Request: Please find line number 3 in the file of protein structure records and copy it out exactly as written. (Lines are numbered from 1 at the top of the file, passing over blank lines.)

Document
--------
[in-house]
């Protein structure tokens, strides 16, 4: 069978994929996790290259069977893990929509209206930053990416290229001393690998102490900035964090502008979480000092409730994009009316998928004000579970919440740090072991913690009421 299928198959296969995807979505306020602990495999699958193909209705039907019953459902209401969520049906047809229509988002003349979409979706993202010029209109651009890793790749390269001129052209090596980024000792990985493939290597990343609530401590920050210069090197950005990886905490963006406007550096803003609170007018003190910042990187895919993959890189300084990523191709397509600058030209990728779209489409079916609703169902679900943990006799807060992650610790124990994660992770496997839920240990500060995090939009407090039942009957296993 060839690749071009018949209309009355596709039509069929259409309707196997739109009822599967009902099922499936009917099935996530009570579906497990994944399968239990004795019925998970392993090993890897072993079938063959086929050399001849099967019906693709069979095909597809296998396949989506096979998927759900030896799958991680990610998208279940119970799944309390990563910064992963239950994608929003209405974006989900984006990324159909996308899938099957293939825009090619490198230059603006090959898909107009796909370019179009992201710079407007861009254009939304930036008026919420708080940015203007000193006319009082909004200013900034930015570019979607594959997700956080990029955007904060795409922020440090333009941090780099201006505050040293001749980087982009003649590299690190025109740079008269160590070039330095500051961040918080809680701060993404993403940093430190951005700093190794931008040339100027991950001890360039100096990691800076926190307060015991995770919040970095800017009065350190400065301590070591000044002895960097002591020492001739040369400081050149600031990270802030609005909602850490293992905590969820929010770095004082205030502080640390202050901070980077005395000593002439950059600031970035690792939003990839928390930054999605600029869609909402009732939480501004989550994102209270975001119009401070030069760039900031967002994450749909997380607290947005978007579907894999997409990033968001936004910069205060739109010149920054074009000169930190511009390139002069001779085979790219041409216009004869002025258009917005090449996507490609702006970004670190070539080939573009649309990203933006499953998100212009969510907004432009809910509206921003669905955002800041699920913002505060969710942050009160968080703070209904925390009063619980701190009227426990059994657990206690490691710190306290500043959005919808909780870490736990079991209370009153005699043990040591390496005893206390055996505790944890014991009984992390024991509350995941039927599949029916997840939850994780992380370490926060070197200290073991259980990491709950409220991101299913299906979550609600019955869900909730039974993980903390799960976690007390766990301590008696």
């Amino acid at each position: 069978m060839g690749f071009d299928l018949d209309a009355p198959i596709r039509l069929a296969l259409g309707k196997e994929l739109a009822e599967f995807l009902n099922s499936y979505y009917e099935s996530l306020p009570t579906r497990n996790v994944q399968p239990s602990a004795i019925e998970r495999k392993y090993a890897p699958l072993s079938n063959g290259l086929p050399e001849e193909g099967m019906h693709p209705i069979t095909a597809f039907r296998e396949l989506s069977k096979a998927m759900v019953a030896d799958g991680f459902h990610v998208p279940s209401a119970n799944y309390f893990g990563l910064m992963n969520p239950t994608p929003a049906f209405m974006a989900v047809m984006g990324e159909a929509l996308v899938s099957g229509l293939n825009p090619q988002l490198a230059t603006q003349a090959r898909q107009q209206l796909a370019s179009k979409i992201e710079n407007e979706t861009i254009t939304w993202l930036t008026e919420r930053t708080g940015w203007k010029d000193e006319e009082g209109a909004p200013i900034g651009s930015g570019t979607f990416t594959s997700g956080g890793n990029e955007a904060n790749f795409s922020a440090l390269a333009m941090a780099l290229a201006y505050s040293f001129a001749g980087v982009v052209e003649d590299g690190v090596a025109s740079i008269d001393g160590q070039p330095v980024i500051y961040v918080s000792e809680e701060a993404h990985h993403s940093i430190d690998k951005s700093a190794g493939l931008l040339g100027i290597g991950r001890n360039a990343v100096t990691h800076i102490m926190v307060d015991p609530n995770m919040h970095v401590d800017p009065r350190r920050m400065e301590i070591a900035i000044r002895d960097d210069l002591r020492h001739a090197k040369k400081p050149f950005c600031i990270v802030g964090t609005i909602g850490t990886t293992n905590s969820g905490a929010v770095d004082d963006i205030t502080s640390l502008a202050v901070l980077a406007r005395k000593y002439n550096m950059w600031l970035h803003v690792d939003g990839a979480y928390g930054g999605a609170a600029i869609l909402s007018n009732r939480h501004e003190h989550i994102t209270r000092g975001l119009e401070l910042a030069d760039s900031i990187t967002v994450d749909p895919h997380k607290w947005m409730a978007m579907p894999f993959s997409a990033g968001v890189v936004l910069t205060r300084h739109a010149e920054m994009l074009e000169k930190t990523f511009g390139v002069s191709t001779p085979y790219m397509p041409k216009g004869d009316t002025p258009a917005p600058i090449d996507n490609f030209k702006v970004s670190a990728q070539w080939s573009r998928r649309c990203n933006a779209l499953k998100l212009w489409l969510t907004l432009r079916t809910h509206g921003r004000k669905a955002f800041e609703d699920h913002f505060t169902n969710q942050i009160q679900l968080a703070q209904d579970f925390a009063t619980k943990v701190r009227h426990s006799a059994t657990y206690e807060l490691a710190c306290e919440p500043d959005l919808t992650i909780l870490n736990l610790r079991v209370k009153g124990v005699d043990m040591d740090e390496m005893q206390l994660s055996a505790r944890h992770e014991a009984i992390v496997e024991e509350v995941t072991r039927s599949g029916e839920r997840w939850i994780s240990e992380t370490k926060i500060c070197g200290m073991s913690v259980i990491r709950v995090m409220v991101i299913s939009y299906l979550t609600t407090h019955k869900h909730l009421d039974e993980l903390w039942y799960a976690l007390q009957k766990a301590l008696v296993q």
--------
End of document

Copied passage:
């Amino acid at each position: 069978m060839g690749f071009d299928l018949d209309a009355p198959i596709r039509l069929a296969l259409g309707k196997e994929l739109a009822e599967f995807l009902n099922s499936y979505y009917e099935s996530l306020p009570t579906r497990n996790v994944q399968p239990s602990a004795i019925e998970r495999k392993y090993a890897p699958l072993s079938n063959g290259l086929p050399e001849e193909g099967m019906h693709p209705i069979t095909a597809f039907r296998e396949l989506s069977k096979a998927m759900v019953a030896d799958g991680f459902h990610v998208p279940s209401a119970n799944y309390f893990g990563l910064m992963n969520p239950t994608p929003a049906f209405m974006a989900v047809m984006g990324e159909a929509l996308v899938s099957g229509l293939n825009p090619q988002l490198a230059t603006q003349a090959r898909q107009q209206l796909a370019s179009k979409i992201e710079n407007e979706t861009i254009t939304w993202l930036t008026e919420r930053t708080g940015w203007k010029d000193e006319e009082g209109a909004p200013i900034g651009s930015g570019t979607f990416t594959s997700g956080g890793n990029e955007a904060n790749f795409s922020a440090l390269a333009m941090a780099l290229a201006y505050s040293f001129a001749g980087v982009v052209e003649d590299g690190v090596a025109s740079i008269d001393g160590q070039p330095v980024i500051y961040v918080s000792e809680e701060a993404h990985h993403s940093i430190d690998k951005s700093a190794g493939l931008l040339g100027i290597g991950r001890n360039a990343v100096t990691h800076i102490m926190v307060d015991p609530n995770m919040h970095v401590d800017p009065r350190r920050m400065e301590i070591a900035i000044r002895d960097d210069l002591r020492h001739a090197k040369k400081p050149f950005c600031i990270v802030g964090t609005i909602g850490t990886t293992n905590s969820g905490a929010v770095d004082d963006i205030t502080s640390l502008a202050v901070l980077a406007r005395k000593y002439n550096m950059w600031l970035h803003v690792d939003g990839a979480y928390g930054g999605a609170a600029i869609l909402s007018n009732r939480h501004e003190h989550i994102t209270r000092g975001l119009e401070l910042a030069d760039s900031i990187t967002v994450d749909p895919h997380k607290w947005m409730a978007m579907p894999f993959s997409a990033g968001v890189v936004l910069t205060r300084h739109a010149e920054m994009l074009e000169k930190t990523f511009g390139v002069s191709t001779p085979y790219m397509p041409k216009g004869d009316t002025p258009a917005p600058i090449d996507n490609f030209k702006v970004s670190a990728q070539w080939s573009r998928r649309c990203n933006a779209l499953k998100l212009w489409l969510t907004l432009r079916t809910h509206g921003r004000k669905a955002f800041e609703d699920h913002f505060t169902n969710q942050i009160q679900l968080a703070q209904d579970f925390a009063t619980k943990v701190r009227h426990s006799a059994t657990y206690e807060l490691a710190c306290e919440p500043d959005l919808t992650i909780l870490n736990l610790r079991v209370k009153g124990v005699d043990m040591d740090e390496m005893q206390l994660s055996a505790r944890h992770e014991a009984i992390v496997e024991e509350v995941t072991r039927s599949g029916e839920r997840w939850i994780s240990e992380t370490k926060i500060c070197g200290m073991s913690v259980i990491r709950v995090m409220v991101i299913s939009y299906l979550t609600t407090h019955k869900h909730l009421d039974e993980l903390w039942y799960a976690l007390q009957k766990a301590l008696v296993q």